Reflections on a House Divided

Blind Justice:
Reflections on "Monetary Discrimination"

1. An email sent to friends and acquaintances
As a blind person I can honestly say that I feel much better when
people give me stacks of gold coins and bars. They feel real good and
make really neat noises when I - obsessively - play with them. Jewels
are ok too, but not quite as much a source of shear delight.
The judge should also be credited with realizing how much stress is
involved in using strong magnifiers to determine the denominations of
paper bills (or the aid of a friend or family member if one has no
vision at all - the case with about 15% of people considered to be
medically/legally blind), and then sorting/folding them in some sensible order so as to be able to handle them quickly and easily in
public. Dangerous as well - paper cuts are always a possibility. And,
then there is the terrible chance that one may be using a strong
> magnifier - unknowingly - in the presence of intense sunlight, and
catch fire in consequence. One shudders to think.

Kudos to the judge, then!
One more step along the road to TD (Total Dependency), and one that
raises quiet hopes that even more goodies will be coming down the pike
 - and soon!
Amongst which may even be that which I've fought so hard for these many
years -
Seeing-Eye Supermodels!

2. Excerpt from a message to a friend
Thanks for your reply.
Much of the trouble with this kind of thing results from the nature of the
left-wing conception of moral obligation that is current in our culture. In
that conception obligations are assumed to be from "those who have" -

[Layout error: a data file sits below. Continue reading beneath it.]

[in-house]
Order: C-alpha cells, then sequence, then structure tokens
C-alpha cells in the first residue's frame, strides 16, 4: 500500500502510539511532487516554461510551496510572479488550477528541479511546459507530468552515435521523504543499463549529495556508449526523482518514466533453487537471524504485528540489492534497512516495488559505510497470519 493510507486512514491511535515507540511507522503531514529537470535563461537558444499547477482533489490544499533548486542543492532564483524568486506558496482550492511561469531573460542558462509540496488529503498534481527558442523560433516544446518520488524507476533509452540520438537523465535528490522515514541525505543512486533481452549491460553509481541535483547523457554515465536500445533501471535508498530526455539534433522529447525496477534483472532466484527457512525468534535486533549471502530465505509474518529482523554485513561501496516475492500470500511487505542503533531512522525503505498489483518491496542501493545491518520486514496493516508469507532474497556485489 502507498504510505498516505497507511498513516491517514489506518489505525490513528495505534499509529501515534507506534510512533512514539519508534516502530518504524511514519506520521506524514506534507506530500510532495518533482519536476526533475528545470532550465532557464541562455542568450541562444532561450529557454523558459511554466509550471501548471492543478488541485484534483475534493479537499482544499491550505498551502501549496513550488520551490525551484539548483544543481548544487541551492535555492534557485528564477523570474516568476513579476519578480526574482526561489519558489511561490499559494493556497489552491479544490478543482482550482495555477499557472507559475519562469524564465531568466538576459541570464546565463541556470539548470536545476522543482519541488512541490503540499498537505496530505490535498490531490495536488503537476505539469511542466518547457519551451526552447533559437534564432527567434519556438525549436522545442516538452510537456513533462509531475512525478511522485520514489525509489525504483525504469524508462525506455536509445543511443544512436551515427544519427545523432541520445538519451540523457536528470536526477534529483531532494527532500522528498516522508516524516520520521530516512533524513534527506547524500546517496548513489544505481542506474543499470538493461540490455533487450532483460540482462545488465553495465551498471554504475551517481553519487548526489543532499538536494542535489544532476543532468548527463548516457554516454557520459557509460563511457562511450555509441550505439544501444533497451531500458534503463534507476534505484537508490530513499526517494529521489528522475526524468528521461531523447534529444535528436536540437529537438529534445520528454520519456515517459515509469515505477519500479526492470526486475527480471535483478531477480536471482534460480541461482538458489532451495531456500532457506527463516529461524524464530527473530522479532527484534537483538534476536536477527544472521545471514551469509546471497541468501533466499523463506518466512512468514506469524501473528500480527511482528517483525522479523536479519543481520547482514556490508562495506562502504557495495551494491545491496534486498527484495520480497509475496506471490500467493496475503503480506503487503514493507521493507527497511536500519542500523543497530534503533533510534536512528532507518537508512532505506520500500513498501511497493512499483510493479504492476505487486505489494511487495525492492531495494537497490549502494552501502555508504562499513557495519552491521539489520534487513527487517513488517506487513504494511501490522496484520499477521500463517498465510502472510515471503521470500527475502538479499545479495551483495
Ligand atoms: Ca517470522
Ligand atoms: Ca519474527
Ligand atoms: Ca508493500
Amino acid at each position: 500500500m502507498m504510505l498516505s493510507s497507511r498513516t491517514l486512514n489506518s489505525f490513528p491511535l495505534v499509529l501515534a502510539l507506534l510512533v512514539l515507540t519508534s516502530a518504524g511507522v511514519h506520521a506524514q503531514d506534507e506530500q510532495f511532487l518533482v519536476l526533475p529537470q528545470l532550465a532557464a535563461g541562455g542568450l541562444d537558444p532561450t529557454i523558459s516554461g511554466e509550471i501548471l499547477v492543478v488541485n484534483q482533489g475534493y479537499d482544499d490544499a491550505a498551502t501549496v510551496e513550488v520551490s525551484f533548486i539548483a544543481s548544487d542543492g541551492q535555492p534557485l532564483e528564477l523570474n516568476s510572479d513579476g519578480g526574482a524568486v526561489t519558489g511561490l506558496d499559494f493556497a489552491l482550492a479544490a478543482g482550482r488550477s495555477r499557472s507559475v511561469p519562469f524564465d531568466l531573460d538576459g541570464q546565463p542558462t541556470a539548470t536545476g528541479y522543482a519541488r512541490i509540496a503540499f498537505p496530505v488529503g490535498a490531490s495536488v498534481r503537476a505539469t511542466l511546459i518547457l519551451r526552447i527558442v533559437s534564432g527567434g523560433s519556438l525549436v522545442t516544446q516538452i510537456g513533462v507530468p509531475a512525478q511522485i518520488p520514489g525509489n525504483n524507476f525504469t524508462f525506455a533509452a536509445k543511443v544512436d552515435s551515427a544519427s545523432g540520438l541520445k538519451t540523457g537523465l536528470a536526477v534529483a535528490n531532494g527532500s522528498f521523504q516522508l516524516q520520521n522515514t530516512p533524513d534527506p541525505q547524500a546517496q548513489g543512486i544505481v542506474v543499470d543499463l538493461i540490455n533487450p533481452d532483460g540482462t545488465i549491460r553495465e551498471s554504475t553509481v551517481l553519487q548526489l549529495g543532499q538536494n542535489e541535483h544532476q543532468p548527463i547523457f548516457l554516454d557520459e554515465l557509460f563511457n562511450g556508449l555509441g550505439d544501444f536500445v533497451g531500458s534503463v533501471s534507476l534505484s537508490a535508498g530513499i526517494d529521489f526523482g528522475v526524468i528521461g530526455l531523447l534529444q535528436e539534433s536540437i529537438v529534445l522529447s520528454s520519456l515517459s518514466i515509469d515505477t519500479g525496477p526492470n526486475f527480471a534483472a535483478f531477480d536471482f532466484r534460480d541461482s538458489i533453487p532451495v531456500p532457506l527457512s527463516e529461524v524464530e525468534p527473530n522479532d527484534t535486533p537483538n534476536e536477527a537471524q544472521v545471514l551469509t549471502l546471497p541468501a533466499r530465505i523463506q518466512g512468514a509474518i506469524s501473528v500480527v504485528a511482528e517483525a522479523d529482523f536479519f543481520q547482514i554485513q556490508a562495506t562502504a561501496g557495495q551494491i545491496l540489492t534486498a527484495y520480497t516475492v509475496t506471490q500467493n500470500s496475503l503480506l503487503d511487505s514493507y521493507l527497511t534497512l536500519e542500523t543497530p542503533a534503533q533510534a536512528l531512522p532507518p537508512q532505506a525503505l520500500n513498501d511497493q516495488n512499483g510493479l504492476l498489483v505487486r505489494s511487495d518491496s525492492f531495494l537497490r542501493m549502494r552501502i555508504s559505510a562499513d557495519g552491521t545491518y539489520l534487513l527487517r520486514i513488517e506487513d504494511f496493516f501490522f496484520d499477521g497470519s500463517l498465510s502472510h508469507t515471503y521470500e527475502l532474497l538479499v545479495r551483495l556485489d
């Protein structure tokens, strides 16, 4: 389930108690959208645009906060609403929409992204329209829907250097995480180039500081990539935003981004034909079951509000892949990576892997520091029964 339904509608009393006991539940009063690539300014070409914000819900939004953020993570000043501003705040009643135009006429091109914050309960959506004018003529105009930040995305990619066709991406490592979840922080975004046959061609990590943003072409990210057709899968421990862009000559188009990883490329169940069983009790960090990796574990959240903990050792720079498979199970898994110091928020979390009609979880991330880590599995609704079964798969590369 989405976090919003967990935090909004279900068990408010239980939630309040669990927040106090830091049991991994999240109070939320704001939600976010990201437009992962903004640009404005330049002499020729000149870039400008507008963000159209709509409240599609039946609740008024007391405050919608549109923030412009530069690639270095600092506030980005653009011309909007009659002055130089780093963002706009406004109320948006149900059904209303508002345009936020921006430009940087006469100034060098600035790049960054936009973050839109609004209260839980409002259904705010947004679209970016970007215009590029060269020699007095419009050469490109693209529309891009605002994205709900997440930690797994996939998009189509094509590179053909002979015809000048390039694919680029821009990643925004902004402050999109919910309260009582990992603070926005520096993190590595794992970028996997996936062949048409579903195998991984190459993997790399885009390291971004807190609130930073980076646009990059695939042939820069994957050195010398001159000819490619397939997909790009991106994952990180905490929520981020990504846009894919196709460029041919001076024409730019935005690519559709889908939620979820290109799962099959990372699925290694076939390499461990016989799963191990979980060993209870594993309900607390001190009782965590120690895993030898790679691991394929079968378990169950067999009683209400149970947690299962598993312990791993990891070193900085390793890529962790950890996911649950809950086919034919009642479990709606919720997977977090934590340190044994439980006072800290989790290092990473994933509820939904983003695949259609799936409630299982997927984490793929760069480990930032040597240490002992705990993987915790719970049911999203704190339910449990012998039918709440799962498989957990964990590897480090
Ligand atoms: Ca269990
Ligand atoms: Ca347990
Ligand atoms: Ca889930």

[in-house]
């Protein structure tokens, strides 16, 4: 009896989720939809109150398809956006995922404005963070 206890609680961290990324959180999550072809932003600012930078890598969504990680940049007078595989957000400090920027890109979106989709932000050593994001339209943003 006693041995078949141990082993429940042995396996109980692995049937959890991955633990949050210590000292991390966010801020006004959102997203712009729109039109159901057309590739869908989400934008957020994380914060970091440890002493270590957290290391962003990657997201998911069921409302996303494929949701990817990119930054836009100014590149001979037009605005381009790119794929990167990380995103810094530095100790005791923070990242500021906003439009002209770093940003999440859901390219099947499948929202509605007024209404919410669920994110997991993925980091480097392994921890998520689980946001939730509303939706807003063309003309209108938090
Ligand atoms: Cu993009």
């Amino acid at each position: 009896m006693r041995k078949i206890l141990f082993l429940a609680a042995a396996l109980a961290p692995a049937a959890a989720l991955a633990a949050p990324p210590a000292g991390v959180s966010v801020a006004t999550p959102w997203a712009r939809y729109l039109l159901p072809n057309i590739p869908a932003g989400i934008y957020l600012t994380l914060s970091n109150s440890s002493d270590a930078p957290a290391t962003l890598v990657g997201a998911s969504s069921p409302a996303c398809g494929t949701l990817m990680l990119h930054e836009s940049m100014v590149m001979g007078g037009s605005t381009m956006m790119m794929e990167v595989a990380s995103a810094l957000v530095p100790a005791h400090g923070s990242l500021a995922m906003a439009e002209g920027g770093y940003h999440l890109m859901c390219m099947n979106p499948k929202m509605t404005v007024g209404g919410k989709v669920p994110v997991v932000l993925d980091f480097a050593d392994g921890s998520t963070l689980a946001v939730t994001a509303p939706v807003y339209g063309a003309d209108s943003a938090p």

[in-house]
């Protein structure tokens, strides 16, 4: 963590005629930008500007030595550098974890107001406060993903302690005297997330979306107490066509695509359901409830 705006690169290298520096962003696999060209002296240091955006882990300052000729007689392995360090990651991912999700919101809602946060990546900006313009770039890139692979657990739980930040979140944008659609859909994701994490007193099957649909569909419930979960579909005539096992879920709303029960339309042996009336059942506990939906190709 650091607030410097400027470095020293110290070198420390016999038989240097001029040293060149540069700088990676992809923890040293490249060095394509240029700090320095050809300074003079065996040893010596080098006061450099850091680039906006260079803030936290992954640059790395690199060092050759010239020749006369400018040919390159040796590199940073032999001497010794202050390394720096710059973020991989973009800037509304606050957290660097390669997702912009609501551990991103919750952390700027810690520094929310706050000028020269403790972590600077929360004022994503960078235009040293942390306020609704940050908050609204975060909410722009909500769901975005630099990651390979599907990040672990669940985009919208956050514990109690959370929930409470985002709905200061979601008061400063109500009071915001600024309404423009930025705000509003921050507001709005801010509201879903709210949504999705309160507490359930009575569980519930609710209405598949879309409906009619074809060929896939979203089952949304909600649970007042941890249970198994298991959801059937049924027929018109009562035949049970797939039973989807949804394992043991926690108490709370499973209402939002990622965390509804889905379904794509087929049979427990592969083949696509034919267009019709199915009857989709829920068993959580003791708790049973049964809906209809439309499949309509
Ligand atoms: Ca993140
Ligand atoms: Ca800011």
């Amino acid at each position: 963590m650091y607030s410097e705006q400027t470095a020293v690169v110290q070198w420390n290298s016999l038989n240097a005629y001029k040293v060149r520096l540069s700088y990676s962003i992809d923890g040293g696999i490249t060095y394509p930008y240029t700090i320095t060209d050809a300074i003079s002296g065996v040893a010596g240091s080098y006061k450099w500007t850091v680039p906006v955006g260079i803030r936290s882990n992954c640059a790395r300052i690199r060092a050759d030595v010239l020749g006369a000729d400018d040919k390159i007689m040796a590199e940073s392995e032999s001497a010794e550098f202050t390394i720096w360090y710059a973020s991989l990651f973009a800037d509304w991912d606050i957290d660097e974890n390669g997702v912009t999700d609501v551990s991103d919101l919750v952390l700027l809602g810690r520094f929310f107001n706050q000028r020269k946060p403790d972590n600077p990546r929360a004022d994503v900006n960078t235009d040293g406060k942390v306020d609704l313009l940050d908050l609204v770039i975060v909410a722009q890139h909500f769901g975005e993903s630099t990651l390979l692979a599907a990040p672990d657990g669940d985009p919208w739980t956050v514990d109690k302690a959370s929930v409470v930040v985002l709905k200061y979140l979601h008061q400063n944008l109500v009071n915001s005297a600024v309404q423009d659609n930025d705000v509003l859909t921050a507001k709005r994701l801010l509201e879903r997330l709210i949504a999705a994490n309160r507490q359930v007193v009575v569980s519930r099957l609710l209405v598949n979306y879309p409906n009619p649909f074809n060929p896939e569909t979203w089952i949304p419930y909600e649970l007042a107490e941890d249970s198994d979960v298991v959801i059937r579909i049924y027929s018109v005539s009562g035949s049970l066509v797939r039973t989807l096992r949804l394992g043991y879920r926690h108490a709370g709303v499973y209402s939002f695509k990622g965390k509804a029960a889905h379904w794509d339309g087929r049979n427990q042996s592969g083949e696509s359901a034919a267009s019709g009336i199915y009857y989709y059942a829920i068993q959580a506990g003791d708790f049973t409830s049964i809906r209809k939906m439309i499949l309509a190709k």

overall - to "those who don't have " - overall, that "those who don't have"
lack what-ever-it-is because they are "oppressed" by "those who have," and
that "those who have" do so because of reasons that are - at best - morally
unjustified - at worst - morally reprehensible. And therefore, "those who
have" have no real moral claim to their "excess," and thus there is no real
ethical limit to what might legitimately be demanded of them in order to
supply the wants of those-who-need. This, of course, is "Bravo Sierra", and
serves as a recipe for legalized theft and zealotry of the worse kinds.

The idea of social welfare expressed in the Talmud is much closer to that
compatible with those of Jeffersonian Democracy. To wit, moral obligations
are mutual - a "person of means" in a particular difficulty has as much
claim on a "person without means" who is in a position to help them as visa
versa; those who need are obligated to (try to) obtain the level of independence they
are capable of; and there is no stigma on wealth gained honestly - and
without sacrifice of a persons duties as a citizen, and as a Jew.

(C) David Aronin 2006